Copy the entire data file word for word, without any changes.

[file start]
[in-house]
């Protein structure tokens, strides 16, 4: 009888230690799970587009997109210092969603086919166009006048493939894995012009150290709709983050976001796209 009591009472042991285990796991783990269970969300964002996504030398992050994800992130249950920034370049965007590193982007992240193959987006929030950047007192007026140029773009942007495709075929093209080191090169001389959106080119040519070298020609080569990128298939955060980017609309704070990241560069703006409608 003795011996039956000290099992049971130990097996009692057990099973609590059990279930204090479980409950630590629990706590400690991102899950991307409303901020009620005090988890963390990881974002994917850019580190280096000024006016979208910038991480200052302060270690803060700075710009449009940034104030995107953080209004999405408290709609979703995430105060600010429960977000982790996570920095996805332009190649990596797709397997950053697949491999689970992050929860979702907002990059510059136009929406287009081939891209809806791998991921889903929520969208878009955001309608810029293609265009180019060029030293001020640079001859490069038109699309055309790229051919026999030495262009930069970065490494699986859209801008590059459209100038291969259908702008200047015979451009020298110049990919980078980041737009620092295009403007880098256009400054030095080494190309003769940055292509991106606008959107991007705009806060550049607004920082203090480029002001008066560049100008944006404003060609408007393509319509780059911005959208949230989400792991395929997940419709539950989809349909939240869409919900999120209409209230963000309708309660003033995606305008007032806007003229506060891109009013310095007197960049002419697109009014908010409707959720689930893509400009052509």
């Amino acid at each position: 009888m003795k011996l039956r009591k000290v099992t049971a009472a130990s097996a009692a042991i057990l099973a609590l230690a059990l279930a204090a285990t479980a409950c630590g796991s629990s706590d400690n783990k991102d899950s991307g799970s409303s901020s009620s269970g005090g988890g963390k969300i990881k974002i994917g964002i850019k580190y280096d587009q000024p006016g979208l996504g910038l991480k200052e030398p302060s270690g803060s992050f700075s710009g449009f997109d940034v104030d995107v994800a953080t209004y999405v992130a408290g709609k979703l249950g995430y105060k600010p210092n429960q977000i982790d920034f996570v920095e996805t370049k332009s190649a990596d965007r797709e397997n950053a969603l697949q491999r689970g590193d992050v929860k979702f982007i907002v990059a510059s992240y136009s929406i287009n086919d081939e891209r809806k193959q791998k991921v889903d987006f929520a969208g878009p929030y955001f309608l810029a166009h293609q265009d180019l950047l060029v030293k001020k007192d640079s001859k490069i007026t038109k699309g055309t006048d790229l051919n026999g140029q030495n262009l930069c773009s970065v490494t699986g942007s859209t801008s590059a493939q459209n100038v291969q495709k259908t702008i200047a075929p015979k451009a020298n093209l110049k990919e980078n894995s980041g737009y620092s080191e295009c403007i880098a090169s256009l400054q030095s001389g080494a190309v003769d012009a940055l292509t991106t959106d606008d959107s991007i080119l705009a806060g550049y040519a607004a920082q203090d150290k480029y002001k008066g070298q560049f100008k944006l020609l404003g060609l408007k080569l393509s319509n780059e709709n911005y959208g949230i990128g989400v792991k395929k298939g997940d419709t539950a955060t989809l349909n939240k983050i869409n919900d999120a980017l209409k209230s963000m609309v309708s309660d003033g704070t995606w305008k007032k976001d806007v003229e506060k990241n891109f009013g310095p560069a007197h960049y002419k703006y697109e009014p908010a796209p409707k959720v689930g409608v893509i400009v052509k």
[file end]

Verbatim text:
[in-house]
């Protein structure tokens, strides 16, 4: 009888230690799970587009997109210092969603086919166009006048493939894995012009150290709709983050976001796209 009591009472042991285990796991783990269970969300964002996504030398992050994800992130249950920034370049965007590193982007992240193959987006929030950047007192007026140029773009942007495709075929093209080191090169001389959106080119040519070298020609080569990128298939955060980017609309704070990241560069703006409608 003795011996039956000290099992049971130990097996009692057990099973609590059990279930204090479980409950630590629990706590400690991102899950991307409303901020009620005090988890963390990881974002994917850019580190280096000024006016979208910038991480200052302060270690803060700075710009449009940034104030995107953080209004999405408290709609979703995430105060600010429960977000982790996570920095996805332009190649990596797709397997950053697949491999689970992050929860979702907002990059510059136009929406287009081939891209809806791998991921889903929520969208878009955001309608810029293609265009180019060029030293001020640079001859490069038109699309055309790229051919026999030495262009930069970065490494699986859209801008590059459209100038291969259908702008200047015979451009020298110049990919980078980041737009620092295009403007880098256009400054030095080494190309003769940055292509991106606008959107991007705009806060550049607004920082203090480029002001008066560049100008944006404003060609408007393509319509780059911005959208949230989400792991395929997940419709539950989809349909939240869409919900999120209409209230963000309708309660003033995606305008007032806007003229506060891109009013310095007197960049002419697109009014908010409707959720689930893509400009052509």
């Amino acid at each position: 009888m003795k011996l039956r009591k000290v099992t049971a009472a130990s097996a009692a042991i057990l099973a609590l230690a059990l279930a204090a285990t479980a409950c630590g796991s629990s706590d400690n783990k991102d899950s991307g799970s409303s901020s009620s269970g005090g988890g963390k969300i990881k974002i994917g964002i850019k580190y280096d587009q000024p006016g979208l996504g910038l991480k200052e030398p302060s270690g803060s992050f700075s710009g449009f997109d940034v104030d995107v994800a953080t209004y999405v992130a408290g709609k979703l249950g995430y105060k600010p210092n429960q977000i982790d920034f996570v920095e996805t370049k332009s190649a990596d965007r797709e397997n950053a969603l697949q491999r689970g590193d992050v929860k979702f982007i907002v990059a510059s992240y136009s929406i287009n086919d081939e891209r809806k193959q791998k991921v889903d987006f929520a969208g878009p929030y955001f309608l810029a166009h293609q265009d180019l950047l060029v030293k001020k007192d640079s001859k490069i007026t038109k699309g055309t006048d790229l051919n026999g140029q030495n262009l930069c773009s970065v490494t699986g942007s859209t801008s590059a493939q459209n100038v291969q495709k259908t702008i200047a075929p015979k451009a020298n093209l110049k990919e980078n894995s980041g737009y620092s080191e295009c403007i880098a090169s256009l400054q030095s001389g080494a190309v003769d012009a940055l292509t991106t959106d606008d959107s991007i080119l705009a806060g550049y040519a607004a920082q203090d150290k480029y002001k008066g070298q560049f100008k944006l020609l404003g060609l408007k080569l393509s319509n780059e709709n911005y959208g949230i990128g989400v792991k395929k298939g997940d419709t539950a955060t989809l349909n939240k983050i869409n919900d999120a980017l209409k209230s963000m609309v309708s309660d003033g704070t995606w305008k007032k976001d806007v003229e506060k990241n891109f009013g310095p560069a007197h960049y002419k703006y697109e009014p908010a796209p409707k959720v689930g409608v893509i400009v052509k």